Figure 6: In vivo responses of PCL nanofiber scaffolds with and without expansion via subcritical CO2 in subcutaneous dorsum sites of rats. (A) H&E stain. Green dots designate boundaries of cell infiltration. (B) Masson's trichrome stain. Green arrows designate collagen deposition. (C) Highly magnified image of H&E stain. Green arrows designate blood vessels. (D) Highly magnified images of H&E stain. Green arrows designate giant cells. (E) Graph depicts the growth of blood vessels per mm2. (F) Graph quantifies the number of giant cells that infiltrate into traditional 2D PCL mats compared with PCL mats expanded with subcritical CO2. This figure has been adapted from Jiang, et al9. Please click here to view a larger version of this figure.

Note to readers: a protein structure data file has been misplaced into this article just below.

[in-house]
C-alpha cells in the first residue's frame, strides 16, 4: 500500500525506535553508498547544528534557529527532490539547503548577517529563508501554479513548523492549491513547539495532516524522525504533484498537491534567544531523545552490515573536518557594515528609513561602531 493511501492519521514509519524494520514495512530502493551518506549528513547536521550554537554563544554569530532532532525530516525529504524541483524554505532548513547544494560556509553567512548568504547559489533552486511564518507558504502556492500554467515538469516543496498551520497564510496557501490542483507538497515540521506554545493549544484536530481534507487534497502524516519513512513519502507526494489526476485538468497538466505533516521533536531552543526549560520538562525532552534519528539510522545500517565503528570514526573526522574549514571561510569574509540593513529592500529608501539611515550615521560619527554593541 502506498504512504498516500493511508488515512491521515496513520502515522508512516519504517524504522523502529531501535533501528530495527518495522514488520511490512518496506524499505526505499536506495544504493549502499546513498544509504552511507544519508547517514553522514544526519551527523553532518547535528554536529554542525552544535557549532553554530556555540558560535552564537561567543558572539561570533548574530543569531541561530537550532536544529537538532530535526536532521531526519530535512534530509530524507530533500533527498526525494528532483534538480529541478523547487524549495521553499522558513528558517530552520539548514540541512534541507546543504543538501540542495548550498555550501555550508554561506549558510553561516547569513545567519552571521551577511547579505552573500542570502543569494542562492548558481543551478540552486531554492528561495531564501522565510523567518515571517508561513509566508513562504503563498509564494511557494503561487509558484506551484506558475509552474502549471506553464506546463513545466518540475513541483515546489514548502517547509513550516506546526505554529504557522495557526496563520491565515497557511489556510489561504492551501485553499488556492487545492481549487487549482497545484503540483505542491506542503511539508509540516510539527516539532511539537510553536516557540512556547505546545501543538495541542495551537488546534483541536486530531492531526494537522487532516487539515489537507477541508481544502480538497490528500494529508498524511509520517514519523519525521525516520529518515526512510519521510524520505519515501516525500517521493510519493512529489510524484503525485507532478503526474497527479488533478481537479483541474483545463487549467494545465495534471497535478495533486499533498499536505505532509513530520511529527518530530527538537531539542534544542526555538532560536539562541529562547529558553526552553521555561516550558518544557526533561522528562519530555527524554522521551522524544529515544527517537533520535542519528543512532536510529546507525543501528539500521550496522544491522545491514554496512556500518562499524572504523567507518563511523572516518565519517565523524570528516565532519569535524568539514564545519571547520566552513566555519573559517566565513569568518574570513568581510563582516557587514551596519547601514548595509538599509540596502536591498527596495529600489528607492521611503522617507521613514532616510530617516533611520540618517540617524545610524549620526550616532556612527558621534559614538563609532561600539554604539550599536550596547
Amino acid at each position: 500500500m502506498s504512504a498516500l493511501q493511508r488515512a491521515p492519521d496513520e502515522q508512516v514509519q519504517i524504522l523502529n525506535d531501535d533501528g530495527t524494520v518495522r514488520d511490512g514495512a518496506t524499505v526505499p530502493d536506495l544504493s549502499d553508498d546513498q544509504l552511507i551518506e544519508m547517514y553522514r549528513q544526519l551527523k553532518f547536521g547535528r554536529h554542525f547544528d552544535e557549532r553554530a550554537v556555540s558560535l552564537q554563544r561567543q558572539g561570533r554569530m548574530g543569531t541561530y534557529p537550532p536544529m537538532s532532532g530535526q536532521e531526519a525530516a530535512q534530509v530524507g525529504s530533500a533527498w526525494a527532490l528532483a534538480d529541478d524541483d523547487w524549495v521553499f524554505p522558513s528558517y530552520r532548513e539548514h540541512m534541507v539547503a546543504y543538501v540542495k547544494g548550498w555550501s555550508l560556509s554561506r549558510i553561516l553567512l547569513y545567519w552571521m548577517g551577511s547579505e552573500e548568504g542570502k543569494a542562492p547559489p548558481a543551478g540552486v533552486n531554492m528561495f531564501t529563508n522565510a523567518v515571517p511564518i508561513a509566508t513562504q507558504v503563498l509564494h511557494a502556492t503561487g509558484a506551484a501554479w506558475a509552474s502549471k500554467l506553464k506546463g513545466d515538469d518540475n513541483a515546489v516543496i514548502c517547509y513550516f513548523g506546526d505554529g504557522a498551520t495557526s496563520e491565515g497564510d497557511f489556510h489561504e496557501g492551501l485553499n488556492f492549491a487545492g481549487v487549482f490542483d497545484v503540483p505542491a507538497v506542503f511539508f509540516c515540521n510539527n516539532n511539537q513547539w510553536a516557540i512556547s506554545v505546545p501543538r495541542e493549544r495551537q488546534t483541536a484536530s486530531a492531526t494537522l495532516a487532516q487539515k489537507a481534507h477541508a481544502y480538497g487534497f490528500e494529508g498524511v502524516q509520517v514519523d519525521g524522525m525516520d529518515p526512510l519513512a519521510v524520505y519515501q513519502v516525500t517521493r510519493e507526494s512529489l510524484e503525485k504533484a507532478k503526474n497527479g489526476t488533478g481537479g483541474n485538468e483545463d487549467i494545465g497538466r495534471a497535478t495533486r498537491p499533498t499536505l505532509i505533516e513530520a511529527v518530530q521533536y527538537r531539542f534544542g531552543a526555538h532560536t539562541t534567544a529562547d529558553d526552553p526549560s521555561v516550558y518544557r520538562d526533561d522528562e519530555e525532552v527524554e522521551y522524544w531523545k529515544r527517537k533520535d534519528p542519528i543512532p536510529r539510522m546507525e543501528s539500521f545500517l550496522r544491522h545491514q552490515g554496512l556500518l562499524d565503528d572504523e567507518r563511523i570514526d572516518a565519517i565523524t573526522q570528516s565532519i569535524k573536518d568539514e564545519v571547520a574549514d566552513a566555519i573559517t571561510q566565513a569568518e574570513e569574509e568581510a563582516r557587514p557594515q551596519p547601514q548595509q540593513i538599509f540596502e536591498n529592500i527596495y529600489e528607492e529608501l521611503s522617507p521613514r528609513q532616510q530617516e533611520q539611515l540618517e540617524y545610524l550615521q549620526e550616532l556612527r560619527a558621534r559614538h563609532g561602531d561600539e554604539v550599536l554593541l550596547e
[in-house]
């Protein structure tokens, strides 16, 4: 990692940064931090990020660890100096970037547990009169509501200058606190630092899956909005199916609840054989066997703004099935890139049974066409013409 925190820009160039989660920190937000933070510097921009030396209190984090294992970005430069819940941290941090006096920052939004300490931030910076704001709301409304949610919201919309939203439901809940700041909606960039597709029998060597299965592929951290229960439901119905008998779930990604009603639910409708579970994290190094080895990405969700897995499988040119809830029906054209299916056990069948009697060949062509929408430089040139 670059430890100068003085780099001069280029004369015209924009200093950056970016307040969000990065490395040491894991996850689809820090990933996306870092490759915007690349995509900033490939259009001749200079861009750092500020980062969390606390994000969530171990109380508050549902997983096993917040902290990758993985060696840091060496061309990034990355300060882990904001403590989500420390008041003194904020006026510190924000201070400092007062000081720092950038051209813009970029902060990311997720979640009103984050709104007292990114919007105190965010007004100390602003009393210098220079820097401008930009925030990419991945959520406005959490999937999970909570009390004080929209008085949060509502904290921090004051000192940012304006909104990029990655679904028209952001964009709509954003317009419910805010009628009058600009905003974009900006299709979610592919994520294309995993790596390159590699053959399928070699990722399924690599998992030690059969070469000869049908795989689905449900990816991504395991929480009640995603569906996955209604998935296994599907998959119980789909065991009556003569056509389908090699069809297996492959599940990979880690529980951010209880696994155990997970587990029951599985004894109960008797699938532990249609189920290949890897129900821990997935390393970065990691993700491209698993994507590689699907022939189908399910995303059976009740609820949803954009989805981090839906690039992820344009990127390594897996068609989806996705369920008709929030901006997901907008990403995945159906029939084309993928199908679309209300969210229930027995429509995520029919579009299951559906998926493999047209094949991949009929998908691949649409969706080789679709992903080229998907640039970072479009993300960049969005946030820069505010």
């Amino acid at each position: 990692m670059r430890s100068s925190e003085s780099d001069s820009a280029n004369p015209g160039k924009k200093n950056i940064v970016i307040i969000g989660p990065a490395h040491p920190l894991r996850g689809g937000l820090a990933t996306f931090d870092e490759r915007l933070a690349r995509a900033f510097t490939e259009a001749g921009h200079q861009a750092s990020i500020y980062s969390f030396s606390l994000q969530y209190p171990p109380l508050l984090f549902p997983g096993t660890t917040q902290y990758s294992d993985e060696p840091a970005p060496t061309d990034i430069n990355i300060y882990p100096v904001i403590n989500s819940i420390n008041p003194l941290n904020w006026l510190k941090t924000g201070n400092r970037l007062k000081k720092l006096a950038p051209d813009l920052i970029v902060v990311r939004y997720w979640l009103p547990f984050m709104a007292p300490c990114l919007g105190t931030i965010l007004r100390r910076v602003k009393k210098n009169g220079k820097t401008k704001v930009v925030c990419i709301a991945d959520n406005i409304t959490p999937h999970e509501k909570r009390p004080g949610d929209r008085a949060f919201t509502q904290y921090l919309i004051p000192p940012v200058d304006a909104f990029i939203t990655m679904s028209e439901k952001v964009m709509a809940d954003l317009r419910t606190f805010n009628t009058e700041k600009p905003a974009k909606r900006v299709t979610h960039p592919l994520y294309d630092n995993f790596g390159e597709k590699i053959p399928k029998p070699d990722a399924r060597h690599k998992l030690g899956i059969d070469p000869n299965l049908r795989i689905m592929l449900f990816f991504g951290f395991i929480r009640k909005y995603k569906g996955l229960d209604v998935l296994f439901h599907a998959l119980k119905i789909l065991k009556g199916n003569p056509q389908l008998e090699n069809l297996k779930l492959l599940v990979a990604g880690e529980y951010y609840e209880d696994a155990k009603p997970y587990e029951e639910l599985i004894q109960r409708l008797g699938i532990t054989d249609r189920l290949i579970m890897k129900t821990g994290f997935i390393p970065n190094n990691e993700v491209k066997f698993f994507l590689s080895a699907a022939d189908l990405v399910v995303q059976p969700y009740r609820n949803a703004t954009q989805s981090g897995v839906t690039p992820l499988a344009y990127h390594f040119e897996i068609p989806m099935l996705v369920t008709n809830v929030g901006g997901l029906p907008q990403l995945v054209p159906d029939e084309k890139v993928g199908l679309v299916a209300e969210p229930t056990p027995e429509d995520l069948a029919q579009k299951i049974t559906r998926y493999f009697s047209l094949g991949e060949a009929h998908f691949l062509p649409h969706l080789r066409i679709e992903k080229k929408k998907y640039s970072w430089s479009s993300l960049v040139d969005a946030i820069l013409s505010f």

Transforming traditional 2D electrospun nanofiber mats into expanded 3D scaffolds via CO2 depressurization was investigated. Traditional 2D nanofiber mats are successfully expanded via subcritical CO2 fluid. The critical steps are to fabricate 2D nanofiber mats under an optimized condition and cut the mats without deforming the edges (e.g., using sharp surgical scissors). This CO2-expanded nanofiber scaffolds have many benefits over traditional 2D mats including layered structures (Figure 3A-B), less packing density (Figure 3D-H), and higher porosity (Figure 3D). This expansion method is also advantageous relative to the existing methods of expansion in that it is quicker to process and reduces the overall loss of encapsulated active biologic molecules due to this technique's exclusion of aqueous solutions and freeze-drying procedures8,9. However, the limitation of this technique is that the morphology of polymeric nanofibers should not be deformed/dissolved in the subcritical CO2 fluid. For example, PLGA (50:50) nanofiber mats cannot be expanded using this technique. Such nanofiber mats could be expanded using other gas liquids.